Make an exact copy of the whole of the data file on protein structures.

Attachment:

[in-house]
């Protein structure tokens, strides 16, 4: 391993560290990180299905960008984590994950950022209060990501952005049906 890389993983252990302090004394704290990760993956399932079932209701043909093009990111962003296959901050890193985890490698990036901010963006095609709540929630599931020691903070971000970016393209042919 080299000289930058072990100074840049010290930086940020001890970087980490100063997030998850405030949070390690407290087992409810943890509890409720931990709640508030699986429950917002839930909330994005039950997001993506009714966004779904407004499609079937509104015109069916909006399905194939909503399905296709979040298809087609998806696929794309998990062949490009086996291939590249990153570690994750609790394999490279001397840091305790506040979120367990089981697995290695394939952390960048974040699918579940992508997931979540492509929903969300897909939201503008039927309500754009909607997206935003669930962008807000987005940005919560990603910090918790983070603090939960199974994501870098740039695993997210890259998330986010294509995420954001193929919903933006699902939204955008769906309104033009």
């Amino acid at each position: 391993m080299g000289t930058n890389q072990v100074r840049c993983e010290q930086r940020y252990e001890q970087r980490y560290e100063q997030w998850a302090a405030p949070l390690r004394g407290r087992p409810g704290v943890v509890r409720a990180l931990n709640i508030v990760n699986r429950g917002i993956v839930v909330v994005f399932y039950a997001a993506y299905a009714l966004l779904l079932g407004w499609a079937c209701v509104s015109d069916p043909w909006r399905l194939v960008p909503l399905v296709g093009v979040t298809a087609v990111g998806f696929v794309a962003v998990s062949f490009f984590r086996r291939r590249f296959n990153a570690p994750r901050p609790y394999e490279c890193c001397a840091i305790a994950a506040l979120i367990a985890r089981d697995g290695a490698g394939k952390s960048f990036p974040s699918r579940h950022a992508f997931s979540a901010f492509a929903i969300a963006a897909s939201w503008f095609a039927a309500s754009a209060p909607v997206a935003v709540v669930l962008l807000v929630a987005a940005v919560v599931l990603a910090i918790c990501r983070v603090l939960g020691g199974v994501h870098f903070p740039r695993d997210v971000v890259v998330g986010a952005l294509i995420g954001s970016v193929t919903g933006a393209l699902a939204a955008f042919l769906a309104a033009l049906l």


[in-house]
């Protein structure tokens, strides 16, 4: 391993560290990180299905960008984590994950950022209060990501952005049906 890389993983252990302090004394704290990760993956399932079932209701043909093009990111962003296959901050890193985890490698990036901010963006095609709540929630599931020691903070971000970016393209042919 080299000289930058072990100074840049010290930086940020001890970087980490100063997030998850405030949070390690407290087992409810943890509890409720931990709640508030699986429950917002839930909330994005039950997001993506009714966004779904407004499609079937509104015109069916909006399905194939909503399905296709979040298809087609998806696929794309998990062949490009086996291939590249990153570690994750609790394999490279001397840091305790506040979120367990089981697995290695394939952390960048974040699918579940992508997931979540492509929903969300897909939201503008039927309500754009909607997206935003669930962008807000987005940005919560990603910090918790983070603090939960199974994501870098740039695993997210890259998330986010294509995420954001193929919903933006699902939204955008769906309104033009």
């Amino acid at each position: 391993m080299g000289t930058n890389q072990v100074r840049c993983e010290q930086r940020y252990e001890q970087r980490y560290e100063q997030w998850a302090a405030p949070l390690r004394g407290r087992p409810g704290v943890v509890r409720a990180l931990n709640i508030v990760n699986r429950g917002i993956v839930v909330v994005f399932y039950a997001a993506y299905a009714l966004l779904l079932g407004w499609a079937c209701v509104s015109d069916p043909w909006r399905l194939v960008p909503l399905v296709g093009v979040t298809a087609v990111g998806f696929v794309a962003v998990s062949f490009f984590r086996r291939r590249f296959n990153a570690p994750r901050p609790y394999e490279c890193c001397a840091i305790a994950a506040l979120i367990a985890r089981d697995g290695a490698g394939k952390s960048f990036p974040s699918r579940h950022a992508f997931s979540a901010f492509a929903i969300a963006a897909s939201w503008f095609a039927a309500s754009a209060p909607v997206a935003v709540v669930l962008l807000v929630a987005a940005v919560v599931l990603a910090i918790c990501r983070v603090l939960g020691g199974v994501h870098f903070p740039r695993d997210v971000v890259v998330g986010a952005l294509i995420g954001s970016v193929t919903g933006a393209l699902a939204a955008f042919l769906a309104a033009l049906l």